On Sunday, a 12-year-old African American boy was shot and killed by police officers in Cleveland, Ohio while he was playing at a rec center playground. He allegedly had a fake gun that the officers mistook for a real one.
Last night, the grand jury in Ferguson, MO decide not to indict police officer Darren Wilson, who shot and killed Michael Brown—a black, unarmed 18-year-old.
I could go on—listing story after story of young, unarmed, black men being killed. One study by the Malcom X Grassroots Movement found that in 2012 alone, 313 African Americans were killed by police officers, security guards, or self-appointed vigilantes (think George Zimmerman).
There is a problem in this country and it is not a Pittsburgh problem, a Ferguson problem, or a Cleveland problem. It is a problem that every single one of us need to face and take responsibility to change.
The response in Ferguson last night was understandably one of anger and frustration. And yet, today I keep hearing more about the responses to the decision than the injustice of the decision itself. Obviously, I don’t think looting, causing fires, or throwing objects at people is the best reaction here. But it seems that those who want to avoid conversations about racial profiling, the prison industrial complex, and police brutality are using the bad behavior of a few individuals to justify their own denial. They seek to minimize, suppress, and ignore the thousands of voices of protesters around the nation who are asking for answers and demanding justice and change.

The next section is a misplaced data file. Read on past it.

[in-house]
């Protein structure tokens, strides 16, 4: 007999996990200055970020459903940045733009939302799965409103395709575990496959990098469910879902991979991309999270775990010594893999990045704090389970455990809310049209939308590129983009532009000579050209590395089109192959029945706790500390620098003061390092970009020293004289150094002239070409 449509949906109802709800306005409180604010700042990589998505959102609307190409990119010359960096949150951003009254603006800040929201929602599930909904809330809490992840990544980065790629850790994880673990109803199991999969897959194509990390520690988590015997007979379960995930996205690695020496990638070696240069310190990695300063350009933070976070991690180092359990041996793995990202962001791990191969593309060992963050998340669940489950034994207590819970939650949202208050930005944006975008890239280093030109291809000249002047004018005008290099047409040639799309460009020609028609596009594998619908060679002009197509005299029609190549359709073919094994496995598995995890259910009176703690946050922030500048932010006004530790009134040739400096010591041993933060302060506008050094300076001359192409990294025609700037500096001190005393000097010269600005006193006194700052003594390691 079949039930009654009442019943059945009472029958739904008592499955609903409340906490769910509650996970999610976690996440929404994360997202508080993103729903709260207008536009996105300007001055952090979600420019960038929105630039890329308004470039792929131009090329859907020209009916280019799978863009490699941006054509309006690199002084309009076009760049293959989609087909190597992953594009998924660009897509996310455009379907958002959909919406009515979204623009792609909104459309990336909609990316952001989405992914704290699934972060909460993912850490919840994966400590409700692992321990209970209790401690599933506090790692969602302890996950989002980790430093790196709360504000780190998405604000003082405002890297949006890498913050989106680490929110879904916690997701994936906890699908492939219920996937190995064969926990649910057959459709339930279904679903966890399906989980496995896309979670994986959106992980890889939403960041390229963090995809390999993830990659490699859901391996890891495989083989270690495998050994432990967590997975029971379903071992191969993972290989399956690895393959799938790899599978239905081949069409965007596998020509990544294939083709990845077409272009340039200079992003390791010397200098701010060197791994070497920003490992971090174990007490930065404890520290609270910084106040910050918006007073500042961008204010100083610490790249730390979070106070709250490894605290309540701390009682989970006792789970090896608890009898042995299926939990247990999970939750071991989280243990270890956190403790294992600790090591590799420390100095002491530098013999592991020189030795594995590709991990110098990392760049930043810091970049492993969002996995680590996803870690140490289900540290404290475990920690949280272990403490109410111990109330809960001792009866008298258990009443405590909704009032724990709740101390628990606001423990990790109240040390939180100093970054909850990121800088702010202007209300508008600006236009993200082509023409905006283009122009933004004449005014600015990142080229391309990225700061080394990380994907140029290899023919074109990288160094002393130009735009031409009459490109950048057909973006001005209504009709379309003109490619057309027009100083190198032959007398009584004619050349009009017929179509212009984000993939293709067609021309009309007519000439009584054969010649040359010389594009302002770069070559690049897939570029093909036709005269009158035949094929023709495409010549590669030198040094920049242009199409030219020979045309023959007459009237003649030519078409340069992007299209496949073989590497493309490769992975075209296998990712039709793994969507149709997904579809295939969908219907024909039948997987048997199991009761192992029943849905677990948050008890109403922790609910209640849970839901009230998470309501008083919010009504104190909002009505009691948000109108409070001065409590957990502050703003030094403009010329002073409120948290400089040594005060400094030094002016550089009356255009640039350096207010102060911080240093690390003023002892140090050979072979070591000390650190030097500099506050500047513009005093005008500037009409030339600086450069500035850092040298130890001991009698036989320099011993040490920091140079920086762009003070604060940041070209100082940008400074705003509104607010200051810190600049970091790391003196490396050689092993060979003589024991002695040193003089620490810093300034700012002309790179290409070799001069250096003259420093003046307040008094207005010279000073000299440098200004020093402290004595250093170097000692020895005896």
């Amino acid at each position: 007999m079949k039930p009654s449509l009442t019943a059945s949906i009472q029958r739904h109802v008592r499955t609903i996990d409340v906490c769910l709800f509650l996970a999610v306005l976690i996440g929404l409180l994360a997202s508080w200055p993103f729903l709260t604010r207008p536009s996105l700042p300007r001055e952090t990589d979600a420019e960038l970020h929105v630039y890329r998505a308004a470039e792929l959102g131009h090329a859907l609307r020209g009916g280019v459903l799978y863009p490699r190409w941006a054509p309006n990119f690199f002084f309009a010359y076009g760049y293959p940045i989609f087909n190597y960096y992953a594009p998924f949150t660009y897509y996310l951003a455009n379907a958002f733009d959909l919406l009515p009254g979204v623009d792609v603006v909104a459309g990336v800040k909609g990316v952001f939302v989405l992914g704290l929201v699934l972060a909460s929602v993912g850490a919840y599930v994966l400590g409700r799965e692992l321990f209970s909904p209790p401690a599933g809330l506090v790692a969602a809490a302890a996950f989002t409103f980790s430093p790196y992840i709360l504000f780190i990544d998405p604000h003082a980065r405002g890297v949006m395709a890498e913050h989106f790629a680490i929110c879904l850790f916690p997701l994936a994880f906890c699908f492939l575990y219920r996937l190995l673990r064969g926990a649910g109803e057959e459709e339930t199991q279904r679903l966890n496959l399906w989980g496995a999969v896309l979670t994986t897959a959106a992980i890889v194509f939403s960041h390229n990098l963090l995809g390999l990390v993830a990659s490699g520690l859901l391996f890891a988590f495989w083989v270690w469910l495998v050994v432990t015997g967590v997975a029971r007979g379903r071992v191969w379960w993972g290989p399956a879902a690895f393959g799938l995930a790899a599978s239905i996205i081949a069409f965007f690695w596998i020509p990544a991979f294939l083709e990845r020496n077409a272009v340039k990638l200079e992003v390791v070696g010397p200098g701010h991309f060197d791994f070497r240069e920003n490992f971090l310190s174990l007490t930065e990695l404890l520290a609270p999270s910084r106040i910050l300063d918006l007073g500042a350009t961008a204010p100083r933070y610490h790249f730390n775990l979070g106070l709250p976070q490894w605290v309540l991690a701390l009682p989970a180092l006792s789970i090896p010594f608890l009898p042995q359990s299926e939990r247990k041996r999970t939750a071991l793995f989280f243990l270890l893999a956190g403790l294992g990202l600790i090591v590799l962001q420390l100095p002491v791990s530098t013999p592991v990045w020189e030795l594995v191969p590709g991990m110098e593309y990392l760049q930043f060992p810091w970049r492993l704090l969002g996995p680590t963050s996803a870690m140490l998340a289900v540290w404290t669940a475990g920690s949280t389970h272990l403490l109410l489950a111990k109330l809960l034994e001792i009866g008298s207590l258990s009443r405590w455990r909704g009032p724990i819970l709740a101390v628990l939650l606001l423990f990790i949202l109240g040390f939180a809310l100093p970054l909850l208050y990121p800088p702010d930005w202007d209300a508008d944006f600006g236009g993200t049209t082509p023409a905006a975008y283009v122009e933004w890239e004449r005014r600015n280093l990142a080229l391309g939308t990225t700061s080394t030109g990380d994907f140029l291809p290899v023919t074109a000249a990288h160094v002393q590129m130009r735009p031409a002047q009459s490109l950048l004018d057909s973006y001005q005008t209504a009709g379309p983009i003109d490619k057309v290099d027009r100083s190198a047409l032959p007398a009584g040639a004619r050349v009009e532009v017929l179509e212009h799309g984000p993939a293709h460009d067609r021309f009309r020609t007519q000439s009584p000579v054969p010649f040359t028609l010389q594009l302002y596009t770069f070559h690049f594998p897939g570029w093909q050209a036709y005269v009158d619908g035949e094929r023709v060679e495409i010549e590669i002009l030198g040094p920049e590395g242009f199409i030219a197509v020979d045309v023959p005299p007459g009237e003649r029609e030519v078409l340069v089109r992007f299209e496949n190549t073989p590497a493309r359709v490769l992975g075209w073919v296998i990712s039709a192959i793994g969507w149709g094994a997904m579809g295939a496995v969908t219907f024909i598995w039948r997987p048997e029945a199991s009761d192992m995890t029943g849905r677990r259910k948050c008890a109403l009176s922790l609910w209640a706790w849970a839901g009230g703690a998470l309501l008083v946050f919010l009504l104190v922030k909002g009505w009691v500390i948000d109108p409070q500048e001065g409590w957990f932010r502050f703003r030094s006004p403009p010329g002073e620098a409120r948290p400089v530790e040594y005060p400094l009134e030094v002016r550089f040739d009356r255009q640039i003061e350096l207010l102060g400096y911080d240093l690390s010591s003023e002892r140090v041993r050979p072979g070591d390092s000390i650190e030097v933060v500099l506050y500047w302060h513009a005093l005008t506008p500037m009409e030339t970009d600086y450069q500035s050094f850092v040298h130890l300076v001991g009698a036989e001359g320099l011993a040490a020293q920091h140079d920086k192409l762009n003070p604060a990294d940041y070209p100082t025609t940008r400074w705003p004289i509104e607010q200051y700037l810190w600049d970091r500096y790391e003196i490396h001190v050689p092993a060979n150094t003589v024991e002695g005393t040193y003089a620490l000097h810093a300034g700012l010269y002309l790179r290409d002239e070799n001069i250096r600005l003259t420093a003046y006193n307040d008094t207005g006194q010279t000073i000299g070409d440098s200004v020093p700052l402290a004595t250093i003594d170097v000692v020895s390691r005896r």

Enough is enough. It is time for white Americans to stop relying on the tired rhetoric of “equality” and instead engage in a heartfelt (and probably heart wrenching) assessment of the entrenched inequities and systems of oppression that persist in this country. It is time for white anti-racists to step up—there is much we can do.
The first step is to listen.
Hands up, don’t shoot. Hands up, don’t shoot. Hands up, don’t shoot.
Have you ever had one of those moments when you were watching something and thought “surely, this must be a Saturday Night Live skit?” You know that feeling I am talking about. On some level you are fully aware that the media you are consuming is intended to be serious, but it is so ridiculous that a tiny part of your soul is hoping it is really satirical. If only to restore your faith in humanity…